Staying In Touch With Your Data

During flu season, the warnings are clear – don’t touch anything due to risk of infection.  But when it comes to your information, you risk everything if you don’t learn to touch your data!  Staying in touch with your data will result in amazing discoveries, including accountability.  Here are a few case studies to prove our point.

Our company once received a desperate call from a publisher’s representative in regards to a magazine we were working for. “The advertiser threatened to pull the schedule. There aren’t enough inquiries.  What can you do to help?” the rep exclaimed.

We examined the ads that were running. The product being advertised was an American With Disabilities Act product. We proceeded to obtain the leads that were generated and looked at them by running demographic profiling methods.

One of the inquiries came from a person with the title ADA Consultant. The company he worked for was one of the five Stay In Touch With Your Dataleading trucking companies in the US.  We touched further by calling the inquirer. It turns out this ADA Consultant was in charge of renovating every property owned by his employer to meet the standards set by ADA legislation.

We prepared a presentation centering on this individual (and a few other leads) that the sales rep then sent to the advertiser. The advertiser, which had not touched the data, phoned the rep within fifteen minutes and invited her to California to discuss next year’s schedule.

On a separate project, we studied five batches for five advertisers for one publisher (Confusing, right?  Stick with us, it’s worth it).  In the first batch, we found David E. David (name changed to protect the innocent). He listed himself as working for a state agency with the title of Administrator. We merged/purged that batch with the second batch and were surprised to find the same David. In fact, David turned up in all five batches!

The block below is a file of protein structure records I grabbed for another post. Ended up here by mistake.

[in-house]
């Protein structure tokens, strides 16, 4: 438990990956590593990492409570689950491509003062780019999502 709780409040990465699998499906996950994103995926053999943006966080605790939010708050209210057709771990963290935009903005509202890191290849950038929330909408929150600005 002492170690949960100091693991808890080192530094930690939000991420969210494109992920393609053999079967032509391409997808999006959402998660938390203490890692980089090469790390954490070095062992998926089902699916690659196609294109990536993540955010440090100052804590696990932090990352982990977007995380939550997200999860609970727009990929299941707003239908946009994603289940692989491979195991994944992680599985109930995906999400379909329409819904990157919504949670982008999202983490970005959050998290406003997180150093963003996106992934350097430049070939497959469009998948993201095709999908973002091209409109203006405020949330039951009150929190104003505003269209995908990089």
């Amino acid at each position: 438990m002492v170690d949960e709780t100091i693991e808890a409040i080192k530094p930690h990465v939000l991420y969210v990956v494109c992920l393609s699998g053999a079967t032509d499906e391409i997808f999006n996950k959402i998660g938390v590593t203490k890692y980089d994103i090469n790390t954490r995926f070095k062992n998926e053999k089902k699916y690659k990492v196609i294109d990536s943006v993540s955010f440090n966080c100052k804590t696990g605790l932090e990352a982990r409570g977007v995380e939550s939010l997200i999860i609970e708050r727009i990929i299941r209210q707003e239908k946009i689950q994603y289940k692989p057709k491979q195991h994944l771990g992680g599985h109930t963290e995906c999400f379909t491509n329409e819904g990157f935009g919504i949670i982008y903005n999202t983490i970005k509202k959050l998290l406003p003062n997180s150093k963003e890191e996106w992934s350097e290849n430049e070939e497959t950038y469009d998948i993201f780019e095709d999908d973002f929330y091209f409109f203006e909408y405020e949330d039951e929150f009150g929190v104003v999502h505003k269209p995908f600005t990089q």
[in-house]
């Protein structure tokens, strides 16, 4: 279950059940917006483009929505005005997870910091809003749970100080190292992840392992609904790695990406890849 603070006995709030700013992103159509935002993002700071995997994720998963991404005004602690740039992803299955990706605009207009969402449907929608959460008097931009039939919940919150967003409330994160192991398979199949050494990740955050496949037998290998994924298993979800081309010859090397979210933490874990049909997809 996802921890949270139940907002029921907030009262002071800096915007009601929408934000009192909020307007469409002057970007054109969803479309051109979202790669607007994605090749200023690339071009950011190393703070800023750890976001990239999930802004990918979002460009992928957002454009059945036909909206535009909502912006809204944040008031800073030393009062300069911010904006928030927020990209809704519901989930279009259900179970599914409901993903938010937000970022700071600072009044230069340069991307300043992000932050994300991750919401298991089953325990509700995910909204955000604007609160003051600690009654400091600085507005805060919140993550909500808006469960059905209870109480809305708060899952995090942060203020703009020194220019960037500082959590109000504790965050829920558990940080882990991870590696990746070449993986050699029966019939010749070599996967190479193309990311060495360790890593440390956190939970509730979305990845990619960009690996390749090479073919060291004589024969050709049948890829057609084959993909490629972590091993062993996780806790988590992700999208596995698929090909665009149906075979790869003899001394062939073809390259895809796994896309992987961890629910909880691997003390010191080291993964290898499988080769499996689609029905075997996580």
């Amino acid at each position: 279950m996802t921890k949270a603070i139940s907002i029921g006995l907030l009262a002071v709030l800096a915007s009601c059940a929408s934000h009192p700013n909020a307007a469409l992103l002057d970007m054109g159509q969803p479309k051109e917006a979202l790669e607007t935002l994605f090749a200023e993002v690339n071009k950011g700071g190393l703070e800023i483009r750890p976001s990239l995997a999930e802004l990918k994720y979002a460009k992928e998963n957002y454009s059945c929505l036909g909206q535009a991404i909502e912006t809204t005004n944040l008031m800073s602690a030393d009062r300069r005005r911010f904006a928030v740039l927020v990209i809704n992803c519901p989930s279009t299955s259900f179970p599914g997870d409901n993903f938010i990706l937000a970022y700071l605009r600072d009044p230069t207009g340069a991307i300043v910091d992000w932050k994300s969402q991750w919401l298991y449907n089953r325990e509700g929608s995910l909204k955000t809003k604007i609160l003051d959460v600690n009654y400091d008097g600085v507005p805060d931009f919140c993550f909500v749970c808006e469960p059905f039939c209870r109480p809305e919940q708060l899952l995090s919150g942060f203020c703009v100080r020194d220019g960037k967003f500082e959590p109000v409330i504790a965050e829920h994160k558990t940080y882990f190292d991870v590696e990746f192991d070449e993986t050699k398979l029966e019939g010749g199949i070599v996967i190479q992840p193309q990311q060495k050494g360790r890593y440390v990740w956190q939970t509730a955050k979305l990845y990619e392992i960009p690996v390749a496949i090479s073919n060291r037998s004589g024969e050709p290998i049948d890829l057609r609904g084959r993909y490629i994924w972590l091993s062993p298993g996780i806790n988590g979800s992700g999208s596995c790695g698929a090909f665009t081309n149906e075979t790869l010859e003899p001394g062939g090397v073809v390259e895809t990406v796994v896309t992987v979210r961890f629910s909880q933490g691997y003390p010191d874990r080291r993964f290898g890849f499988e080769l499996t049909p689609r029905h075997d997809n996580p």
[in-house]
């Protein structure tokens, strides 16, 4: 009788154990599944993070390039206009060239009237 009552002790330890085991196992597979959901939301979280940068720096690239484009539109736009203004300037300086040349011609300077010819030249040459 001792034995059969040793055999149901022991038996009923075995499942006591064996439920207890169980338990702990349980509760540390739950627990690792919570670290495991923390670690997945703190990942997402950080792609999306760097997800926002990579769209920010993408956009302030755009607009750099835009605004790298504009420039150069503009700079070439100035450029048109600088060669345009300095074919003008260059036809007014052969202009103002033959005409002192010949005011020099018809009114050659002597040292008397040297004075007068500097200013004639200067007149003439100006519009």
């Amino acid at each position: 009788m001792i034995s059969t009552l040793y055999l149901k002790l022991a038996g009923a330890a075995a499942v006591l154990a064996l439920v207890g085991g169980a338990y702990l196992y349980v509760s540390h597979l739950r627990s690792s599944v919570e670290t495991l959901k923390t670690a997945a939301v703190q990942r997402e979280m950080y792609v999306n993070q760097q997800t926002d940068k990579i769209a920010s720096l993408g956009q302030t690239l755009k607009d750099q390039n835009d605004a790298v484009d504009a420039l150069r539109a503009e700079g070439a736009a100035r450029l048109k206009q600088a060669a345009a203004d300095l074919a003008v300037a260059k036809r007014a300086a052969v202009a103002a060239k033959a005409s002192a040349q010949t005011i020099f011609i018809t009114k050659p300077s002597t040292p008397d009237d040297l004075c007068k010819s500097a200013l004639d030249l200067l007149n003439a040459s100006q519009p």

Curious, we then interviewed the five advertisers to find out if they knew about David. Two of the five called David a Literature Collector because the lead reports they received said David circled more than ten numbers. These advertisers didn’t even fulfill David’s request for information. The other advertisers were unaware of David or any other of the names they had generated because they had no analytical system in place.

As it turns out, David WAS a literature collector. He collected for about ten departments for the state where he worked. He was a mechanical engineer with the responsibility for finding out “what’s new” and then sharing it with his fellow engineers. You couldn’t begin to sell in his state without passing through David first.

Studies have found that the more numbers an individual circles, the more likely he is to be a primary trigger puller in a buying situation. Instead of being dismissive, a little investigation into our data revealed David to be someone of great interest and potential.

Stay in touch with your data. Carefully reviewing your data often will keep you informed and aware of what your data has to offer.  Keep digging, you never know what remarkable rewards you might discover.